2) Fai’ivae defends his claim that the house is outside the boundaries of Leifi by reference to two maps that were introduced into evidence at the first hearing on the consolidated cases. One of these maps (Exhibit 32) is of property called Lepala, registered in 1915 by Mrs. Thomas Meredith. The other (Exhibit 30) is the 1915 map of Leifi, registered by Uo.

3) According to the 1915 map, Lepala should extends about 290 feet from north to south along the trail or road that traverses it.

4) According to he 1915 map and also to the position currently taken by both Uo and Fai’ivae, Leifi should extend about 200 feet from North to south along the trail or road.

5) The 1915 map of Leifi shows Pule and Tuiteleapaga as neighbors to the south, Fai’ivae and Le’oso as neighbors to the north. The 1915 map of Lepala shows “Fai’ivae” to the south and Suafoa to the northwest. (Fai’ivae in 1915 was Alfred Hunkin, an heir and executor of Matthew Hunkin.) The 1915 map of Lepala does not say who owns the land directly to the north.

6) If the pool pointed out to the Court by Fai’ivae is the same as the pool on pre-1900 maps of the area (see, e.g., Exhibit 20), and Pugaloa was immediately adjacent to Lapala on the south, and Leifi was immediately adjacent to Lepala on the north, then Leifi begins about 290 feet north of the pool and ends about 490 feet north of the pool. In the case the Fai’ivae house now under construction is to the north of Leifi and outside its boundaries, and would appear to be with land that was claimed by the Fai’ivae in 1915.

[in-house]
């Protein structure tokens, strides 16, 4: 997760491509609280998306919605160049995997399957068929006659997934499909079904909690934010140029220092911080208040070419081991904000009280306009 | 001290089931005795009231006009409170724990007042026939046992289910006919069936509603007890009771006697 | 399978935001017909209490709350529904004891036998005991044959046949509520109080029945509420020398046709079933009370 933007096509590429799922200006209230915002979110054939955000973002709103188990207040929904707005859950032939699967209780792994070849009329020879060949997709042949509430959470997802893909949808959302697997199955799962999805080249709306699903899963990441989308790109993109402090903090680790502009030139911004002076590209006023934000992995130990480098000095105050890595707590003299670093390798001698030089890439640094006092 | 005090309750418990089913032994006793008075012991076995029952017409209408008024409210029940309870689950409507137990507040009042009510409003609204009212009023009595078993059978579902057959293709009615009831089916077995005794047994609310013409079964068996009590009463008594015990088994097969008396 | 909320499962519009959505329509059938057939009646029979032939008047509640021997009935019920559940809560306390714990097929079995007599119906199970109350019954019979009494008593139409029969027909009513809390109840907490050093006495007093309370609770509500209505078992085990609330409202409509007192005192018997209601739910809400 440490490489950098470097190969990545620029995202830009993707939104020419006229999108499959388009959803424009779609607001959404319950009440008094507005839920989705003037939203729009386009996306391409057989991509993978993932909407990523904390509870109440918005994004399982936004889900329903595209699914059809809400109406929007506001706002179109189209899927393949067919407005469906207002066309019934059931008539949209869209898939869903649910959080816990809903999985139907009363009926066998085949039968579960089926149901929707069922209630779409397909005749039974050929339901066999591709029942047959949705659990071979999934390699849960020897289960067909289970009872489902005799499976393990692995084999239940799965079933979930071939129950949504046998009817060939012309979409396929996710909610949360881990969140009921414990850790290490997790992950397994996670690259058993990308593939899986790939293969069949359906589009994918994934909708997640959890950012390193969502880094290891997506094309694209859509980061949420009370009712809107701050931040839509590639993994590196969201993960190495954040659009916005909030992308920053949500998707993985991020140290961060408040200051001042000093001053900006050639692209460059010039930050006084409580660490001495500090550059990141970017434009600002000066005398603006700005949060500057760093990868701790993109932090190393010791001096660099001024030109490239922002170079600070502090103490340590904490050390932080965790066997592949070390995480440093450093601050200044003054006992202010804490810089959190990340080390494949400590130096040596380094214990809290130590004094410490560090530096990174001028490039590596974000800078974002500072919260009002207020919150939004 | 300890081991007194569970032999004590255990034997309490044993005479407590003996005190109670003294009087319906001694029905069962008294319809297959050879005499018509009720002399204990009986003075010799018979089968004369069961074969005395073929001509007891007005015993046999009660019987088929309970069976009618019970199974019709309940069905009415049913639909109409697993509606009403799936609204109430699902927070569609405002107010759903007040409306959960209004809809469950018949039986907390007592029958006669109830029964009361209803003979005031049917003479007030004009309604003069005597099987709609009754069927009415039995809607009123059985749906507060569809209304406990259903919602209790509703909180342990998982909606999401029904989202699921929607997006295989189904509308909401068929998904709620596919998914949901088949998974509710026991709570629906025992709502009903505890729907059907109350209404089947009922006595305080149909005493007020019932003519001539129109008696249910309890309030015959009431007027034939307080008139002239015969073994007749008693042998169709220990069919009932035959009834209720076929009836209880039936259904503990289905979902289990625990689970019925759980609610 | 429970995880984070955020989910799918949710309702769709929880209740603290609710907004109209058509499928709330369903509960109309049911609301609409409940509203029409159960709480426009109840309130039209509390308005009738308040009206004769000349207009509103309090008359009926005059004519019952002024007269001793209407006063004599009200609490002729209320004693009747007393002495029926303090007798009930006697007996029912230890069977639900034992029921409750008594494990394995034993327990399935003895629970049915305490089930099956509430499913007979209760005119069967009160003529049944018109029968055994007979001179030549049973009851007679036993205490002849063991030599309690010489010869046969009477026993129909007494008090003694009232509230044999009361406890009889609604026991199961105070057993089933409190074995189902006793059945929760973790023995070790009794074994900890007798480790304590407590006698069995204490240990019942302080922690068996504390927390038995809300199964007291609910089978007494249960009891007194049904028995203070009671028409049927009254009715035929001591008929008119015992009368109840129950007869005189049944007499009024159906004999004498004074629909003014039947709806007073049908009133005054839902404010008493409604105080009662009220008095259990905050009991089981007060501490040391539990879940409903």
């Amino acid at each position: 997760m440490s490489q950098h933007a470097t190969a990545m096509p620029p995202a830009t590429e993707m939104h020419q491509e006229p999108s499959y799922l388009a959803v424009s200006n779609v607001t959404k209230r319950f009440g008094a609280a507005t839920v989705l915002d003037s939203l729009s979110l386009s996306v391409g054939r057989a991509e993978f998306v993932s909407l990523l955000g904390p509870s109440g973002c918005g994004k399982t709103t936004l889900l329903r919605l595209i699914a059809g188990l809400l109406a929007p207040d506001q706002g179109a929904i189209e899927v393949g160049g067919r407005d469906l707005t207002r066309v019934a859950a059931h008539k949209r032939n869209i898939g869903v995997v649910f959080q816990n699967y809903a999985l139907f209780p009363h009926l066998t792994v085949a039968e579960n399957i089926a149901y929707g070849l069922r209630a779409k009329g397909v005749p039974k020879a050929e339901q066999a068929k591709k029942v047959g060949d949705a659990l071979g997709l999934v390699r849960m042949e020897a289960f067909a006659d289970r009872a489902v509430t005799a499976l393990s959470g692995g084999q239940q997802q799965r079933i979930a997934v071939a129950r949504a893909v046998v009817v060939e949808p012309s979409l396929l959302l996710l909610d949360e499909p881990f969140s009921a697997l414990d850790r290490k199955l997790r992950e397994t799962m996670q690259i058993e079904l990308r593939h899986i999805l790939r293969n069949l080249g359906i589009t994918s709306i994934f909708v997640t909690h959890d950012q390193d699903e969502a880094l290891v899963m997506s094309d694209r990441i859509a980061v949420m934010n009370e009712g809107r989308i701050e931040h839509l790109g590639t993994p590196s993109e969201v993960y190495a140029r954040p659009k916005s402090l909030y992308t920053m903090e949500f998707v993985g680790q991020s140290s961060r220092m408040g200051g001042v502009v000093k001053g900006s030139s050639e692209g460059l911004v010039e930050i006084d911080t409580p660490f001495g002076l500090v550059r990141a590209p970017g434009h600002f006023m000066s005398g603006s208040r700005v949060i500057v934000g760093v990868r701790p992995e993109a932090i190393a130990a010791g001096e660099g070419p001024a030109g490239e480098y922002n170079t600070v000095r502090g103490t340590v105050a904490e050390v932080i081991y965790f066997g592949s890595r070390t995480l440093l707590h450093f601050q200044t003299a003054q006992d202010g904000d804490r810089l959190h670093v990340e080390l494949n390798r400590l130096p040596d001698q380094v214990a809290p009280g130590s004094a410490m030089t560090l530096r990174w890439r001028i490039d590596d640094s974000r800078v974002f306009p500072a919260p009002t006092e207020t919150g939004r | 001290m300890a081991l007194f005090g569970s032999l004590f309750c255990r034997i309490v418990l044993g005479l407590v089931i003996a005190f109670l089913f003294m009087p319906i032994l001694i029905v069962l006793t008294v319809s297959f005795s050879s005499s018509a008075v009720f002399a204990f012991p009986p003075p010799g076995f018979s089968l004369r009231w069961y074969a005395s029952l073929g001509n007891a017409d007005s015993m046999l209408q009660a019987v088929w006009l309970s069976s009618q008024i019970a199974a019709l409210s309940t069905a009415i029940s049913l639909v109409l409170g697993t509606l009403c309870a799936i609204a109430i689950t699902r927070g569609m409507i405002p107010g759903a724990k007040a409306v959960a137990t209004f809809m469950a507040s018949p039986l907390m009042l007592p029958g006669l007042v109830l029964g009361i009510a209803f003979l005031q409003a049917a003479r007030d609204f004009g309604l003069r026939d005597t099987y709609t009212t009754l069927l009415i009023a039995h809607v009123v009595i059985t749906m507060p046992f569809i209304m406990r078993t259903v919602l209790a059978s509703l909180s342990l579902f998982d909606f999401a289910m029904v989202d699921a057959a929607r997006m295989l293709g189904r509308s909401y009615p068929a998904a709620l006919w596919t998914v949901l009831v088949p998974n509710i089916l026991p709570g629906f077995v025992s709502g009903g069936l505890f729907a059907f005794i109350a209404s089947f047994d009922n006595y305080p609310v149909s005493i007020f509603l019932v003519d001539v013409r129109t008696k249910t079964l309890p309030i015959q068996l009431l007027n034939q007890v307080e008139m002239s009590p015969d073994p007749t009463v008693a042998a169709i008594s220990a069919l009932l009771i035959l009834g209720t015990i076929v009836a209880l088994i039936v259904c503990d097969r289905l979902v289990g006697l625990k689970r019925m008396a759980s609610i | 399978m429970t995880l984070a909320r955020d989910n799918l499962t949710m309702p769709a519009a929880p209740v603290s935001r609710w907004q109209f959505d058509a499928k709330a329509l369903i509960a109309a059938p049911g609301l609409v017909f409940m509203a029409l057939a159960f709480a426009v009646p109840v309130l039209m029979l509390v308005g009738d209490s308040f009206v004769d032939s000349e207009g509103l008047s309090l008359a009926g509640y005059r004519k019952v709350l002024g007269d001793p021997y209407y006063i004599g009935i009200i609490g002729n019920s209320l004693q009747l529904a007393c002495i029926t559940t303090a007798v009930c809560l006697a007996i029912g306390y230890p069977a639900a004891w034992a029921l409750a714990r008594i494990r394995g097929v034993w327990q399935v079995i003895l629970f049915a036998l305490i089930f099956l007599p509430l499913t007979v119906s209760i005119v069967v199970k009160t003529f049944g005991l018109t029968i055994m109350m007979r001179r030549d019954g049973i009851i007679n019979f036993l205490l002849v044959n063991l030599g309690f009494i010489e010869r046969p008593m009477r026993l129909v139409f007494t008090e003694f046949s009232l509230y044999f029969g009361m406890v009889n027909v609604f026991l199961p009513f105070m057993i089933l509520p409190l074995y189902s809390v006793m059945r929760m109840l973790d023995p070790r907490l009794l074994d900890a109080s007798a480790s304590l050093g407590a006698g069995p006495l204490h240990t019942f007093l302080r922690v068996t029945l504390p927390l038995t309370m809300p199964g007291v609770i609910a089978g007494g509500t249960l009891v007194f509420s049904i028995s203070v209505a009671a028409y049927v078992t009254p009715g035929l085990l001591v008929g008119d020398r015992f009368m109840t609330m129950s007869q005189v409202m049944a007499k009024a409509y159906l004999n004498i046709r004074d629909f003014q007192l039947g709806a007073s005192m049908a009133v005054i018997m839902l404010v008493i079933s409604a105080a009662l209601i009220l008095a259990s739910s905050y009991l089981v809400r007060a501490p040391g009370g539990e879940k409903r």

7) For the purpose of this motion the Court assumes that the current bathing pool is the same as the historic one. It is also assumed that Lepala was immediately to the north of Pugaloa. It Lepala was immediately to the north of Pugaloa. It is not clear from the 1915 maps, however, whether[10ASR2d153] Leifi was just to the north of Lepala or whether there was other land in between these two tracts.

8) One of the two neighbors to the south of Leifi in 1915 was “Pule.” Lepala was registered not by “Pule” but by Mrs. Thomas Meredith.

9) The land along the road between Pugaloa and the area now in dispute between Uo and Fai’ivae appears to be occupied primarily by Chief Puletu Meredith, who has appeared in the consolidated cases on behalf of the Puletu family.